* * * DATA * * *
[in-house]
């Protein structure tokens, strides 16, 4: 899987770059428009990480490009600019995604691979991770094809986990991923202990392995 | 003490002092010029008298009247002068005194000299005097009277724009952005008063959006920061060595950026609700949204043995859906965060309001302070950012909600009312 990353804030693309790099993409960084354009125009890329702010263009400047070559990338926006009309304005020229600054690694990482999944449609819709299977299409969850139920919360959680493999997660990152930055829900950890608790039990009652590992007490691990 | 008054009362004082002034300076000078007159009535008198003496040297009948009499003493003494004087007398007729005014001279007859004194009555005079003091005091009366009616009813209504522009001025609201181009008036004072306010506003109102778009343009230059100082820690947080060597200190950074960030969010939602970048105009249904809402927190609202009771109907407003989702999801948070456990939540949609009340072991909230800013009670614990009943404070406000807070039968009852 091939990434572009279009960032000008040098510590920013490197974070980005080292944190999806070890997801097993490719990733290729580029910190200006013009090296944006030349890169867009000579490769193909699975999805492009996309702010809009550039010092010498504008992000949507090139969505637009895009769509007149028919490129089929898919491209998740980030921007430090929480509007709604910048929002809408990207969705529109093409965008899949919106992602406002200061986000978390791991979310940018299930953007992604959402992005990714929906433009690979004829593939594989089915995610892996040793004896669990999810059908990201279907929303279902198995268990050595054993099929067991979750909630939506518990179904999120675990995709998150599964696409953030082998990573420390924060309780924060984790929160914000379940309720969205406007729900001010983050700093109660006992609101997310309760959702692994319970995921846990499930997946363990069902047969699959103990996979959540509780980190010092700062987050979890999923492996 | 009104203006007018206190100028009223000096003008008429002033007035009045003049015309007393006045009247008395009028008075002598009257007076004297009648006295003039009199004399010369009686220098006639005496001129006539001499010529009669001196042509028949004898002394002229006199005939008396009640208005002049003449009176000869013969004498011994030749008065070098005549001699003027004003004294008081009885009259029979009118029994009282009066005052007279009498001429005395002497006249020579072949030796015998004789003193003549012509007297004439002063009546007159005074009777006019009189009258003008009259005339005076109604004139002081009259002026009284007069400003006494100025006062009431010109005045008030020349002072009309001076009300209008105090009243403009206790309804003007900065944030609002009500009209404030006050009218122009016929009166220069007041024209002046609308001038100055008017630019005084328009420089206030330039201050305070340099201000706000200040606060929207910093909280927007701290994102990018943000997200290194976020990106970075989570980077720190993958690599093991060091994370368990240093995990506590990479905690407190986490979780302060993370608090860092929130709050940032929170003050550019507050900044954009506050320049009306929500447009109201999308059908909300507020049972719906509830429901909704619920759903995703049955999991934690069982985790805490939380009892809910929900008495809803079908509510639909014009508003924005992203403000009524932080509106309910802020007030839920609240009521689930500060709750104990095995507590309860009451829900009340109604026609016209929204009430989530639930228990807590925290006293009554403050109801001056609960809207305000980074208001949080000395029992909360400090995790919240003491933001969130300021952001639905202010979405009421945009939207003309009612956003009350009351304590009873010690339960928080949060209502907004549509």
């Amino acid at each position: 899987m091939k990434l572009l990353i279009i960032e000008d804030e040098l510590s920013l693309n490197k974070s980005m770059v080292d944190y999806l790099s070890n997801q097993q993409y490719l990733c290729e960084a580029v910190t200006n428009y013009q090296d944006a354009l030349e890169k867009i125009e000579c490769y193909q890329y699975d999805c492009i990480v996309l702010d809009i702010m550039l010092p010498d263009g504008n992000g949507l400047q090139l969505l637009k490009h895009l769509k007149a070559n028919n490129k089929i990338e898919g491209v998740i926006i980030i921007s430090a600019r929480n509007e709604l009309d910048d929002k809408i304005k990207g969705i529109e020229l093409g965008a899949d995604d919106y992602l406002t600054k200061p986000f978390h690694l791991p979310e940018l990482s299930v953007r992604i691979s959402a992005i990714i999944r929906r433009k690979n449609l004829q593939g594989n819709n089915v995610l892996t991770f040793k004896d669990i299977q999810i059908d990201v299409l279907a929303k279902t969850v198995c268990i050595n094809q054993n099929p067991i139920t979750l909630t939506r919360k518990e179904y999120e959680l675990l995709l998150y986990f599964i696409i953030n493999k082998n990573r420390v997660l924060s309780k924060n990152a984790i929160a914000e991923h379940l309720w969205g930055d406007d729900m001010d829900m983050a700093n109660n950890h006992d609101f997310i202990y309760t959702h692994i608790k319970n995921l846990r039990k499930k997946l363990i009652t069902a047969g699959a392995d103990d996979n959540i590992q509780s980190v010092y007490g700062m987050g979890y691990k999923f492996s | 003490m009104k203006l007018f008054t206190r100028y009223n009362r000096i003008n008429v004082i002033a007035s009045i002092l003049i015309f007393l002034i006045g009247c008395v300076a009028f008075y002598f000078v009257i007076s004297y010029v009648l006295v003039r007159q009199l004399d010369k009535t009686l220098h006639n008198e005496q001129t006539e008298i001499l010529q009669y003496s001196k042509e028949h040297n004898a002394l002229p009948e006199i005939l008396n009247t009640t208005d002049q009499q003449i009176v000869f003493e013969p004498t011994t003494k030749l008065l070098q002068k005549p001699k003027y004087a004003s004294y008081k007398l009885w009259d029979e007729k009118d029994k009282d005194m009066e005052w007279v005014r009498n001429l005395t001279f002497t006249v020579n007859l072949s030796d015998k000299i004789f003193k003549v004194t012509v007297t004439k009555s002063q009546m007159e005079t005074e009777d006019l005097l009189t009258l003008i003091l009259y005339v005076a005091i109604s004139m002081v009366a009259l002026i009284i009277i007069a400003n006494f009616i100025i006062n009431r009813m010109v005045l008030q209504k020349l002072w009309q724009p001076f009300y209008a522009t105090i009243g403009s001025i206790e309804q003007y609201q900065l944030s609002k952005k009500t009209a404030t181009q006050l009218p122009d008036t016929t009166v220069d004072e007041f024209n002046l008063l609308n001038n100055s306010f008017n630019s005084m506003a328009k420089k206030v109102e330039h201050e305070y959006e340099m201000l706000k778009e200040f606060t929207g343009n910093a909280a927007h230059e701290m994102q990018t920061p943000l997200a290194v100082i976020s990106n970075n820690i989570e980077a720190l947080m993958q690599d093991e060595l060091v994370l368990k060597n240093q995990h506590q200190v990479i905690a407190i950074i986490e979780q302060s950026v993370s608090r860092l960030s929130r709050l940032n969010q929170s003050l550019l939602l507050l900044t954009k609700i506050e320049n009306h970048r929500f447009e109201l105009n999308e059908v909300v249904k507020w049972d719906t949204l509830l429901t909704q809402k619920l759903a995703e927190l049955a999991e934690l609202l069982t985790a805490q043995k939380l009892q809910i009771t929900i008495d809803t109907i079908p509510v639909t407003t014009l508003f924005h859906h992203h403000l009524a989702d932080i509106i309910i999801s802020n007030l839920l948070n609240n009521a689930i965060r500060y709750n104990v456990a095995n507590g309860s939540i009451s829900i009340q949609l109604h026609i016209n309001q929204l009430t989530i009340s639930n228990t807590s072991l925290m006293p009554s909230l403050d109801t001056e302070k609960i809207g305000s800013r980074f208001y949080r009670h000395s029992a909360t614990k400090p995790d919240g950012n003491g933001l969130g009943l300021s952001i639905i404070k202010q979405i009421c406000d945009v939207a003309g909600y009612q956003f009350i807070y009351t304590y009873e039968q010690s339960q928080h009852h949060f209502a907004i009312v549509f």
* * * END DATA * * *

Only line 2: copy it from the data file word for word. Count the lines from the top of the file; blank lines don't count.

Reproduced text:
């Protein structure tokens, strides 16, 4: 899987770059428009990480490009600019995604691979991770094809986990991923202990392995 | 003490002092010029008298009247002068005194000299005097009277724009952005008063959006920061060595950026609700949204043995859906965060309001302070950012909600009312 990353804030693309790099993409960084354009125009890329702010263009400047070559990338926006009309304005020229600054690694990482999944449609819709299977299409969850139920919360959680493999997660990152930055829900950890608790039990009652590992007490691990 | 008054009362004082002034300076000078007159009535008198003496040297009948009499003493003494004087007398007729005014001279007859004194009555005079003091005091009366009616009813209504522009001025609201181009008036004072306010506003109102778009343009230059100082820690947080060597200190950074960030969010939602970048105009249904809402927190609202009771109907407003989702999801948070456990939540949609009340072991909230800013009670614990009943404070406000807070039968009852 091939990434572009279009960032000008040098510590920013490197974070980005080292944190999806070890997801097993490719990733290729580029910190200006013009090296944006030349890169867009000579490769193909699975999805492009996309702010809009550039010092010498504008992000949507090139969505637009895009769509007149028919490129089929898919491209998740980030921007430090929480509007709604910048929002809408990207969705529109093409965008899949919106992602406002200061986000978390791991979310940018299930953007992604959402992005990714929906433009690979004829593939594989089915995610892996040793004896669990999810059908990201279907929303279902198995268990050595054993099929067991979750909630939506518990179904999120675990995709998150599964696409953030082998990573420390924060309780924060984790929160914000379940309720969205406007729900001010983050700093109660006992609101997310309760959702692994319970995921846990499930997946363990069902047969699959103990996979959540509780980190010092700062987050979890999923492996 | 009104203006007018206190100028009223000096003008008429002033007035009045003049015309007393006045009247008395009028008075002598009257007076004297009648006295003039009199004399010369009686220098006639005496001129006539001499010529009669001196042509028949004898002394002229006199005939008396009640208005002049003449009176000869013969004498011994030749008065070098005549001699003027004003004294008081009885009259029979009118029994009282009066005052007279009498001429005395002497006249020579072949030796015998004789003193003549012509007297004439002063009546007159005074009777006019009189009258003008009259005339005076109604004139002081009259002026009284007069400003006494100025006062009431010109005045008030020349002072009309001076009300209008105090009243403009206790309804003007900065944030609002009500009209404030006050009218122009016929009166220069007041024209002046609308001038100055008017630019005084328009420089206030330039201050305070340099201000706000200040606060929207910093909280927007701290994102990018943000997200290194976020990106970075989570980077720190993958690599093991060091994370368990240093995990506590990479905690407190986490979780302060993370608090860092929130709050940032929170003050550019507050900044954009506050320049009306929500447009109201999308059908909300507020049972719906509830429901909704619920759903995703049955999991934690069982985790805490939380009892809910929900008495809803079908509510639909014009508003924005992203403000009524932080509106309910802020007030839920609240009521689930500060709750104990095995507590309860009451829900009340109604026609016209929204009430989530639930228990807590925290006293009554403050109801001056609960809207305000980074208001949080000395029992909360400090995790919240003491933001969130300021952001639905202010979405009421945009939207003309009612956003009350009351304590009873010690339960928080949060209502907004549509």